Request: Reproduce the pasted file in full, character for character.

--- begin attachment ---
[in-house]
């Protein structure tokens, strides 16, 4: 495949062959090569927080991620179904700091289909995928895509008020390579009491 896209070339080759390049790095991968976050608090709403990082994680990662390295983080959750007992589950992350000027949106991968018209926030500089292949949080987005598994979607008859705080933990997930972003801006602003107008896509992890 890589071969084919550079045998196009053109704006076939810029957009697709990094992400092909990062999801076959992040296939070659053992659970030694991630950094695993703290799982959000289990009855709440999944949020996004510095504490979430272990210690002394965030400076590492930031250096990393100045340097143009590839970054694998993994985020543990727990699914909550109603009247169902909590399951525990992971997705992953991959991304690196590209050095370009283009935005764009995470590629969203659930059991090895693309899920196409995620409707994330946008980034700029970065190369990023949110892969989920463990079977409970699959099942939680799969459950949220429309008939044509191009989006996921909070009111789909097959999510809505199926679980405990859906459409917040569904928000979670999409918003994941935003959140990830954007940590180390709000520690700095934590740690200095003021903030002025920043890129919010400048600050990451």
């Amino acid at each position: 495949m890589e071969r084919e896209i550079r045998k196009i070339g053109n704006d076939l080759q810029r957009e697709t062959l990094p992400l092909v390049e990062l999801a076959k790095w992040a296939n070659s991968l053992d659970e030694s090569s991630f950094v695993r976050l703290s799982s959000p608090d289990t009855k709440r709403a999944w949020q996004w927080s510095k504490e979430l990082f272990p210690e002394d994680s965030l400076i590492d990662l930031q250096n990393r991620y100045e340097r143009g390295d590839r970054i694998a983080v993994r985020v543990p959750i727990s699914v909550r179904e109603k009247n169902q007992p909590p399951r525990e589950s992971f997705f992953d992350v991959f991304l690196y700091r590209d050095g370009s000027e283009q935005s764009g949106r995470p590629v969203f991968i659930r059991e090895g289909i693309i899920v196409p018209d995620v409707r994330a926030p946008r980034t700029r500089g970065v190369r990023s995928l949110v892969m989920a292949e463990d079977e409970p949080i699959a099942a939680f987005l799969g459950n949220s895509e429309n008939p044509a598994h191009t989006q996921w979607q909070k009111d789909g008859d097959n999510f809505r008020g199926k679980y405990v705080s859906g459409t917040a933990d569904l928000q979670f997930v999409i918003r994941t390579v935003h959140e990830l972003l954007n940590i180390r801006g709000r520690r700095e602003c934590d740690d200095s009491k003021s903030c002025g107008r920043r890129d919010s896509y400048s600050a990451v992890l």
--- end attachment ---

[in-house]
């Protein structure tokens, strides 16, 4: 495949062959090569927080991620179904700091289909995928895509008020390579009491 896209070339080759390049790095991968976050608090709403990082994680990662390295983080959750007992589950992350000027949106991968018209926030500089292949949080987005598994979607008859705080933990997930972003801006602003107008896509992890 890589071969084919550079045998196009053109704006076939810029957009697709990094992400092909990062999801076959992040296939070659053992659970030694991630950094695993703290799982959000289990009855709440999944949020996004510095504490979430272990210690002394965030400076590492930031250096990393100045340097143009590839970054694998993994985020543990727990699914909550109603009247169902909590399951525990992971997705992953991959991304690196590209050095370009283009935005764009995470590629969203659930059991090895693309899920196409995620409707994330946008980034700029970065190369990023949110892969989920463990079977409970699959099942939680799969459950949220429309008939044509191009989006996921909070009111789909097959999510809505199926679980405990859906459409917040569904928000979670999409918003994941935003959140990830954007940590180390709000520690700095934590740690200095003021903030002025920043890129919010400048600050990451």
């Amino acid at each position: 495949m890589e071969r084919e896209i550079r045998k196009i070339g053109n704006d076939l080759q810029r957009e697709t062959l990094p992400l092909v390049e990062l999801a076959k790095w992040a296939n070659s991968l053992d659970e030694s090569s991630f950094v695993r976050l703290s799982s959000p608090d289990t009855k709440r709403a999944w949020q996004w927080s510095k504490e979430l990082f272990p210690e002394d994680s965030l400076i590492d990662l930031q250096n990393r991620y100045e340097r143009g390295d590839r970054i694998a983080v993994r985020v543990p959750i727990s699914v909550r179904e109603k009247n169902q007992p909590p399951r525990e589950s992971f997705f992953d992350v991959f991304l690196y700091r590209d050095g370009s000027e283009q935005s764009g949106r995470p590629v969203f991968i659930r059991e090895g289909i693309i899920v196409p018209d995620v409707r994330a926030p946008r980034t700029r500089g970065v190369r990023s995928l949110v892969m989920a292949e463990d079977e409970p949080i699959a099942a939680f987005l799969g459950n949220s895509e429309n008939p044509a598994h191009t989006q996921w979607q909070k009111d789909g008859d097959n999510f809505r008020g199926k679980y405990v705080s859906g459409t917040a933990d569904l928000q979670f997930v999409i918003r994941t390579v935003h959140e990830l972003l954007n940590i180390r801006g709000r520690r700095e602003c934590d740690d200095s009491k003021s903030c002025g107008r920043r890129d919010s896509y400048s600050a990451v992890l």